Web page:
By REBECCA EVERETT@GazetteRebecca Sunday, April 28, 2013
Especially in the summer and fall, Outlook Farm draws people from all over the region for apple picking, harvest festivals, pig roasts and other attractions at its spread on Route 66. It’s not unusual on a fall weekend to find its small store and restaurant so packed it’s tough to even get to the shelves of produce or the deli counter for its locally produced selection of meat.
After five years of planning, a year of construction and a $1 million investment, Outlook Farm is hosting a grand opening celebration this weekend to show off its new expanded store, which includes a new 3,000-square-foot barn modeled after a traditional post and beam barn.
Bradford Morse, who runs the farm with his wife, Erin, said they are thrilled to more than double their space. The store was 2,400-square-feet before, but half of that was an apple cooler.
“We’ve been growing a lot for the last five or six years,” he said. Morse credits the “buy local” movement with drastically increasing the demand for his produce and pork.
“Five years ago, when we started with the barn, we were kind of ahead of the ‘buy local’ curve,” he said. “But now there’s still a huge market out there for it. There’s not enough produce grown in New England to keep up with the demand.”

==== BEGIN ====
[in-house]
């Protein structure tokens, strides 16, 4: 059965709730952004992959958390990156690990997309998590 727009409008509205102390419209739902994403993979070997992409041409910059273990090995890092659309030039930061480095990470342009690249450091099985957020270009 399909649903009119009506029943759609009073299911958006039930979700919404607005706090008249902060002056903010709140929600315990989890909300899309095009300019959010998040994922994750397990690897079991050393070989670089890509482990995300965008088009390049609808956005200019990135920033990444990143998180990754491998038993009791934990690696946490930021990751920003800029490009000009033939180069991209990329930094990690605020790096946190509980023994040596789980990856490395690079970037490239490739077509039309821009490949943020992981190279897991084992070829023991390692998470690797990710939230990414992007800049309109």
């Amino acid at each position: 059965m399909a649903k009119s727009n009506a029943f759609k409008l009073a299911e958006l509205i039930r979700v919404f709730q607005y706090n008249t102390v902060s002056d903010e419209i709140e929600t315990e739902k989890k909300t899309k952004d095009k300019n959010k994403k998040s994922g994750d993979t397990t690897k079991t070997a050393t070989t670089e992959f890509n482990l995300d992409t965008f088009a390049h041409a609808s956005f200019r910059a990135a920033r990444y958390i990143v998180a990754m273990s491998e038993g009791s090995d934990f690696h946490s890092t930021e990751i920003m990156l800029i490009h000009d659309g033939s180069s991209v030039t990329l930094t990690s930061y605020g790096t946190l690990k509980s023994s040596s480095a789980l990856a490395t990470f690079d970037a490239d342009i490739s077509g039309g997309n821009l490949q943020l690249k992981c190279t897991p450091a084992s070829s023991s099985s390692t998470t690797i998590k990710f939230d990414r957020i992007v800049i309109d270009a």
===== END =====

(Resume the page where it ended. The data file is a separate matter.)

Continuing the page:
Outlook Farm is not the only Valley operation looking to provide more produce through a store thanks to aggressive buy local initiatives.
Atlas Farm in South Deerfield will open its farm store at 218 Greenfield Road May 3. The farm, owned by Gideon Porth, previously sold its organic produce wholesale, at farmers markets or through farm shares. Porth purchased the farm store building, previously used by Deerfield Farm, along with 40 acres of adjacent farmland.
“It has been a long-term vision on the farm to do this and this was a great opportunity,” Porth said of the purchase.
The store will sell Atlas Farm produce as well as other local products like milk, flour and pickles, according to the Atlas Farm website.
Devon Whitney-Deal, of the South Deerfield nonprofit Community Involved in Sustaining Agriculture, said though several farm stores have opened in the Valley in the last five years, it’s not quite enough to be considered a trend.